Wednesday, January 22, 2014

Image Authentication Assumptions

I recently received an e-mail from a reader with a single image attached. The question, has this image been altered? Simple question? Not really, it seems.

As a favor, I loaded it into Amped's Authenticate. Sure enough, the image has been through Photoshop as indicated by the various File Analysis filters. So, the image has been "altered."

It could be contextually accurate, even though it's been through Photoshop. Does a curves adjustment invalidate an image from use? The EXIF info shows a size change and a few other problems. But EXIF information can be spoofed. Other things about an image can be fabricated in an attempt to fool authentication software. So, if this was a trial, what would you do? How would you structure your enquiry?

Should I stake my name and reputation on a software's test against a single image without a reference? No way. Not a chance. Have you ever seen a Black Swan?

Thus, I would want a reference image. If the submission is purported to be a "camera original," then I should be able to test against a reference image from the same camera. In other words, I want your camera in my lab to conduct my authentication experiments.

Here's an example that I use in my Image Authentication classes. A person turns in a cell phone picture to the police as proof that a certain ticket and tow was unjustified. In my example, a person received a parking ticket for parking in front of a fire hydrant. The person is seeking not only to have the ticket voided, but is also seeking a refund on towing and impound fees. On the face of it, there is no hydrant in the image. Case closed? No.

To do a proper test, I need a reference image. I need the camera in my lab - in this case, the person's cell phone. I take the necessary reference pictures and find that the image submitted as evidence in traffic court to be a forgery. Oops! Submitting false evidence to the court is a big, big no-no.

The plot on the top is the DCT Plot of the evidence Image. If I have the phone, and I get the actual "original" image off the storage device, these plots should look the same. Obviously, they don't. There are other mismatches as I go through the process, but you get the idea.

The idea, and the point, is that it may be relatively easy to fool an authentication test without a valid reference. It is, however, very hard (Black Swan notwithstanding) to fool a test when you have a valid reference to test against.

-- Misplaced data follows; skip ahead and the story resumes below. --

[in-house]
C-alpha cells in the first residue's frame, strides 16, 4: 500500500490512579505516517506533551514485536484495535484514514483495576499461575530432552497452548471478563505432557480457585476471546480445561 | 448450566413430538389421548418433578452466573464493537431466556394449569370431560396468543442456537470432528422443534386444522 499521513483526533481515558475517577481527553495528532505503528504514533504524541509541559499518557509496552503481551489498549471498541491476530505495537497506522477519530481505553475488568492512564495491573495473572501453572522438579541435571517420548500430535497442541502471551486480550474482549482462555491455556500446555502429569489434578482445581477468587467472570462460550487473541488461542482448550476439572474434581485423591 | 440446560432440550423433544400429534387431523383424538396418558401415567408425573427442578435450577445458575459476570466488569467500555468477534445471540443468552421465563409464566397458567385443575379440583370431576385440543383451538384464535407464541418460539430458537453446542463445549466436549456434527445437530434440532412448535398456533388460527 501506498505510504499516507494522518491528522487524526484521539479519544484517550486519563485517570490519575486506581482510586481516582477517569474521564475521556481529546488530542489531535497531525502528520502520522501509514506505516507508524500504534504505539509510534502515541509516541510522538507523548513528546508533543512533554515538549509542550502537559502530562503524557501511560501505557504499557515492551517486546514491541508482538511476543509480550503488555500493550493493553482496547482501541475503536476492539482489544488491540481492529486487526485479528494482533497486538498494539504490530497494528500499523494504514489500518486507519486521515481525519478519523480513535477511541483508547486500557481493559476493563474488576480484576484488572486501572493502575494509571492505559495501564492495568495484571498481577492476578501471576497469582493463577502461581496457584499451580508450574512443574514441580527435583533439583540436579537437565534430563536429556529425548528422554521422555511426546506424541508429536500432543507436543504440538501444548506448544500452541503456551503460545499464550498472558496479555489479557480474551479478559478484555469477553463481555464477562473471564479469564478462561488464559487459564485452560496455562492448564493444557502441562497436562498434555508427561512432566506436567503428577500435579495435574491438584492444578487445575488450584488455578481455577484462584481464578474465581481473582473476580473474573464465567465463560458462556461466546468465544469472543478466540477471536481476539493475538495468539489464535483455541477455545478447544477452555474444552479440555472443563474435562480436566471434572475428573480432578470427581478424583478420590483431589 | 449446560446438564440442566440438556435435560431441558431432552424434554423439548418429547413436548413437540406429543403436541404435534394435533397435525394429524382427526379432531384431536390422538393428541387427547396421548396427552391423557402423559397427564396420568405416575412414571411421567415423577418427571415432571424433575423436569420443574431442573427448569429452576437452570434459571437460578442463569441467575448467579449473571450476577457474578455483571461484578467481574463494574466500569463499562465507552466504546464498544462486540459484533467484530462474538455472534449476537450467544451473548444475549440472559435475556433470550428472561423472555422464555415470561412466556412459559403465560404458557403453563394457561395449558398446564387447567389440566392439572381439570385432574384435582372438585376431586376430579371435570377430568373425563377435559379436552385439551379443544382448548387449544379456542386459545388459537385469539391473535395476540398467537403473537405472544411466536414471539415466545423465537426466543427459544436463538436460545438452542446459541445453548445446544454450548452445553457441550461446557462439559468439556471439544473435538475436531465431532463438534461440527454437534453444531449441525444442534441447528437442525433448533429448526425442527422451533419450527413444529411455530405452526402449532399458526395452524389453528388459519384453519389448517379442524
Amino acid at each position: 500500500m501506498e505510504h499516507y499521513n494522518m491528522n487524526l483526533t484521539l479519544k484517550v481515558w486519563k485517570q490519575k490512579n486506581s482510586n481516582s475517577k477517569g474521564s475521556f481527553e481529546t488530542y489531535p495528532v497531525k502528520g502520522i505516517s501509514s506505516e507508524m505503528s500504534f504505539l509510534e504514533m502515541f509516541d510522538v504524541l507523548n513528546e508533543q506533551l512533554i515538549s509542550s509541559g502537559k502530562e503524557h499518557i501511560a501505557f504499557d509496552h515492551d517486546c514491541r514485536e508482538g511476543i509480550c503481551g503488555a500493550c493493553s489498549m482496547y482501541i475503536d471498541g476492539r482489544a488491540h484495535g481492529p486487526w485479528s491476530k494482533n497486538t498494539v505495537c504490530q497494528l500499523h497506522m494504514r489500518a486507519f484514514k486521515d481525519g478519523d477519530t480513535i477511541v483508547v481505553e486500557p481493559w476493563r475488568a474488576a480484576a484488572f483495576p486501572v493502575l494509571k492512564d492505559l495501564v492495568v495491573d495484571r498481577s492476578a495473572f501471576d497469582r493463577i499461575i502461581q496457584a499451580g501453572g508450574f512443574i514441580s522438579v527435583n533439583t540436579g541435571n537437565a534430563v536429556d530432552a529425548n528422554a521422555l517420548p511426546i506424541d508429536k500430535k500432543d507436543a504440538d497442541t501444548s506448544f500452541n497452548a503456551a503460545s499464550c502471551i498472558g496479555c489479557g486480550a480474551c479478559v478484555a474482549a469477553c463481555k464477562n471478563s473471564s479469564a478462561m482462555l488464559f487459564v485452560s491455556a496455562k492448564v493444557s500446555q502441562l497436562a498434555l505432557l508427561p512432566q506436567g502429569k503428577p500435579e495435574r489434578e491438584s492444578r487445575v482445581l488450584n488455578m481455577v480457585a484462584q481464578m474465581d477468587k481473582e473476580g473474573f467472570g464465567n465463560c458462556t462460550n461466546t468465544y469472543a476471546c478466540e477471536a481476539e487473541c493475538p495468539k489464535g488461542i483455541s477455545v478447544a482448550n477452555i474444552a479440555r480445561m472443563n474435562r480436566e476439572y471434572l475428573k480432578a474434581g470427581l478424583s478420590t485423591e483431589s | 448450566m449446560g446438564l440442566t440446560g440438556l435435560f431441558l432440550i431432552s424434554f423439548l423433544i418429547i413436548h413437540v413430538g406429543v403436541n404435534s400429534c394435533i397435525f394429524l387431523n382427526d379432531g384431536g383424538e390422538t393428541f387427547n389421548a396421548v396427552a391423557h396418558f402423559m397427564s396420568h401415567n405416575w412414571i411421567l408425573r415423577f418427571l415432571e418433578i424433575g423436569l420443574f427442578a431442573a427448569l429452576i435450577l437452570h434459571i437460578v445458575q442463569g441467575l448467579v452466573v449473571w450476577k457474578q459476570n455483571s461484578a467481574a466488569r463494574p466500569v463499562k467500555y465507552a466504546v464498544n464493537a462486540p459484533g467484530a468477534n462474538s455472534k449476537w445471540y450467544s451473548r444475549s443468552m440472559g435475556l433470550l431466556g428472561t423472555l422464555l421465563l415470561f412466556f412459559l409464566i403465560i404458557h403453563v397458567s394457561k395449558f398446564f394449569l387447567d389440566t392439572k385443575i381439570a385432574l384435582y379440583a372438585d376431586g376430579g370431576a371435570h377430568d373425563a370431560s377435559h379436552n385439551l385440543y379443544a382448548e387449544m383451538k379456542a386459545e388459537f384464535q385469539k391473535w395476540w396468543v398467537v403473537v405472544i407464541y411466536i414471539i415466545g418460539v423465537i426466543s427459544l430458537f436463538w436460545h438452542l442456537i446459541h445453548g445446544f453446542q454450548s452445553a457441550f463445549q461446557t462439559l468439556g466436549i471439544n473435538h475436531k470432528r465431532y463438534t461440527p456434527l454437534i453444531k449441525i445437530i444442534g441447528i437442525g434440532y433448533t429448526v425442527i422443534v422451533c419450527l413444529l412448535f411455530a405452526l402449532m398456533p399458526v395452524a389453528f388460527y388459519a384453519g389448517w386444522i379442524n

The obvious message here is to not even try to submit forgeries into the court system.

But, the thing that scares me about as much as the above scenario is when law enforcement use their personal cell phones to document crime scenes. Here is one instance where "just trying to get something done" can get you into a bit of a bind. If there's a challenge to the authenticity of the images you've generated, we'll need your phone. Will you like what we find? Will you like us rooting around your phone's contents? Remember, if you receive a lawful order from your command to give up the phone to the investigation, it's a lawful order. Eliminate the potential problem and just use a separate point and shoot camera of decent quality, or engage your agency's official resources for photographing evidence.

Finally, and this one ties the whole thing together with the "screen capture rant" that I've been on. You use your personal cell phone to make a video of the monitor of a DVR at a crime scene. You use the video to make the images that lead to an arrest. All's well that ends well? No, hardly. If it turns out that the DVR had usable digital out options (like USB), and you didn't use it to secure the actual evidence, you've' just recorded yourself not properly securing the actual evidence. Oops. In that case, you may lose more than the use of your phone.

To wrap it all up, authentication is a powerful tool when done properly. It's a complex process that involves many moving pieces - the evidence file, the reference file, the reference source, procedures, chain of command, interviews, and so forth. If you're not able to account for the pieces of the puzzle, you may get an incomplete (wrong) picture.

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